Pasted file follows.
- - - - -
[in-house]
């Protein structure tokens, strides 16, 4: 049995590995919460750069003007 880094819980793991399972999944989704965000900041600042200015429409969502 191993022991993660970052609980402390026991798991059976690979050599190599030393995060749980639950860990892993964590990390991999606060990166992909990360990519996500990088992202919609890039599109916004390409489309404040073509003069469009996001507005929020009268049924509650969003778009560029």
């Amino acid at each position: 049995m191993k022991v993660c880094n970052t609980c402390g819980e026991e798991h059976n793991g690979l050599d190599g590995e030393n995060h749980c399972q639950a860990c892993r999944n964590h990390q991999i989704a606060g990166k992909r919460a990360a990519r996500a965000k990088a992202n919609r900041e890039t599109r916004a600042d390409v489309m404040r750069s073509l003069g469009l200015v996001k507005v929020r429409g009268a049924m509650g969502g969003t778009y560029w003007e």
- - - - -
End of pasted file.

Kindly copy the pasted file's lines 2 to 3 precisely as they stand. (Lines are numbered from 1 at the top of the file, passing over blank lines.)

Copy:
């Protein structure tokens, strides 16, 4: 049995590995919460750069003007 880094819980793991399972999944989704965000900041600042200015429409969502 191993022991993660970052609980402390026991798991059976690979050599190599030393995060749980639950860990892993964590990390991999606060990166992909990360990519996500990088992202919609890039599109916004390409489309404040073509003069469009996001507005929020009268049924509650969003778009560029």
């Amino acid at each position: 049995m191993k022991v993660c880094n970052t609980c402390g819980e026991e798991h059976n793991g690979l050599d190599g590995e030393n995060h749980c399972q639950a860990c892993r999944n964590h990390q991999i989704a606060g990166k992909r919460a990360a990519r996500a965000k990088a992202n919609r900041e890039t599109r916004a600042d390409v489309m404040r750069s073509l003069g469009l200015v996001k507005v929020r429409g009268a049924m509650g969502g969003t778009y560029w003007e």